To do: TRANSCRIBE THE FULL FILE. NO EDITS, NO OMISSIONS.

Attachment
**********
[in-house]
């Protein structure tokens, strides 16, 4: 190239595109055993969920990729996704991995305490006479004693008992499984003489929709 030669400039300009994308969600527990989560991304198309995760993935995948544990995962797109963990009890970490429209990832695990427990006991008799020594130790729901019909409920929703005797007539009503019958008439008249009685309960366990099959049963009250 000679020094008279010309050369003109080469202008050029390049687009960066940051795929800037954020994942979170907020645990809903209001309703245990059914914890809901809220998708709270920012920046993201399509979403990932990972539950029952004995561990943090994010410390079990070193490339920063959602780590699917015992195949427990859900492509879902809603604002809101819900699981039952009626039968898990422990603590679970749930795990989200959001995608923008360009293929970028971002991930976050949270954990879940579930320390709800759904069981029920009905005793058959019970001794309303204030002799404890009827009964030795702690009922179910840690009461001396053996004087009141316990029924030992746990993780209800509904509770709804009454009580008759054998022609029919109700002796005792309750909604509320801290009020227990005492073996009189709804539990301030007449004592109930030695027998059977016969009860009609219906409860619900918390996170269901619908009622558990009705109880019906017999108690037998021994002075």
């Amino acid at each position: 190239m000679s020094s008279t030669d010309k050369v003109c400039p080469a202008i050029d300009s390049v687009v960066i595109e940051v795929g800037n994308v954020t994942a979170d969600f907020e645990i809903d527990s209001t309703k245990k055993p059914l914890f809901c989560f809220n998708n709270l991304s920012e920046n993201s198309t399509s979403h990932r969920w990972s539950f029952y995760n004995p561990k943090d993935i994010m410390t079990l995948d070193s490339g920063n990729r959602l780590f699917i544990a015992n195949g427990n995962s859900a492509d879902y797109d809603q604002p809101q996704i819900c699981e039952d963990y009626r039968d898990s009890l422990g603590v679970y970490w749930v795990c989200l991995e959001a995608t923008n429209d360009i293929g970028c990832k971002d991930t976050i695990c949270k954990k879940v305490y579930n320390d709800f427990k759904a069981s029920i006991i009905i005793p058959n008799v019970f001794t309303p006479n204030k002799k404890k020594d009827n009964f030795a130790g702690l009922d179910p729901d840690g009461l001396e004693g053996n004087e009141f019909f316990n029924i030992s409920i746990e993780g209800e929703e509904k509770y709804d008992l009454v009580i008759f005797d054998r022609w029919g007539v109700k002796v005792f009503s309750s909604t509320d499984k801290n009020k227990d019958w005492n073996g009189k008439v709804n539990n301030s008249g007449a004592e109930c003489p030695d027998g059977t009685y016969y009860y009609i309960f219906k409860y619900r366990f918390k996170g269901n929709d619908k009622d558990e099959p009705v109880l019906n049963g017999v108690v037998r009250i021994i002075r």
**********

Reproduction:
[in-house]
């Protein structure tokens, strides 16, 4: 190239595109055993969920990729996704991995305490006479004693008992499984003489929709 030669400039300009994308969600527990989560991304198309995760993935995948544990995962797109963990009890970490429209990832695990427990006991008799020594130790729901019909409920929703005797007539009503019958008439008249009685309960366990099959049963009250 000679020094008279010309050369003109080469202008050029390049687009960066940051795929800037954020994942979170907020645990809903209001309703245990059914914890809901809220998708709270920012920046993201399509979403990932990972539950029952004995561990943090994010410390079990070193490339920063959602780590699917015992195949427990859900492509879902809603604002809101819900699981039952009626039968898990422990603590679970749930795990989200959001995608923008360009293929970028971002991930976050949270954990879940579930320390709800759904069981029920009905005793058959019970001794309303204030002799404890009827009964030795702690009922179910840690009461001396053996004087009141316990029924030992746990993780209800509904509770709804009454009580008759054998022609029919109700002796005792309750909604509320801290009020227990005492073996009189709804539990301030007449004592109930030695027998059977016969009860009609219906409860619900918390996170269901619908009622558990009705109880019906017999108690037998021994002075």
């Amino acid at each position: 190239m000679s020094s008279t030669d010309k050369v003109c400039p080469a202008i050029d300009s390049v687009v960066i595109e940051v795929g800037n994308v954020t994942a979170d969600f907020e645990i809903d527990s209001t309703k245990k055993p059914l914890f809901c989560f809220n998708n709270l991304s920012e920046n993201s198309t399509s979403h990932r969920w990972s539950f029952y995760n004995p561990k943090d993935i994010m410390t079990l995948d070193s490339g920063n990729r959602l780590f699917i544990a015992n195949g427990n995962s859900a492509d879902y797109d809603q604002p809101q996704i819900c699981e039952d963990y009626r039968d898990s009890l422990g603590v679970y970490w749930v795990c989200l991995e959001a995608t923008n429209d360009i293929g970028c990832k971002d991930t976050i695990c949270k954990k879940v305490y579930n320390d709800f427990k759904a069981s029920i006991i009905i005793p058959n008799v019970f001794t309303p006479n204030k002799k404890k020594d009827n009964f030795a130790g702690l009922d179910p729901d840690g009461l001396e004693g053996n004087e009141f019909f316990n029924i030992s409920i746990e993780g209800e929703e509904k509770y709804d008992l009454v009580i008759f005797d054998r022609w029919g007539v109700k002796v005792f009503s309750s909604t509320d499984k801290n009020k227990d019958w005492n073996g009189k008439v709804n539990n301030s008249g007449a004592e109930c003489p030695d027998g059977t009685y016969y009860y009609i309960f219906k409860y619900r366990f918390k996170g269901n929709d619908k009622d558990e099959p009705v109880l019906n049963g017999v108690v037998r009250i021994i002075r």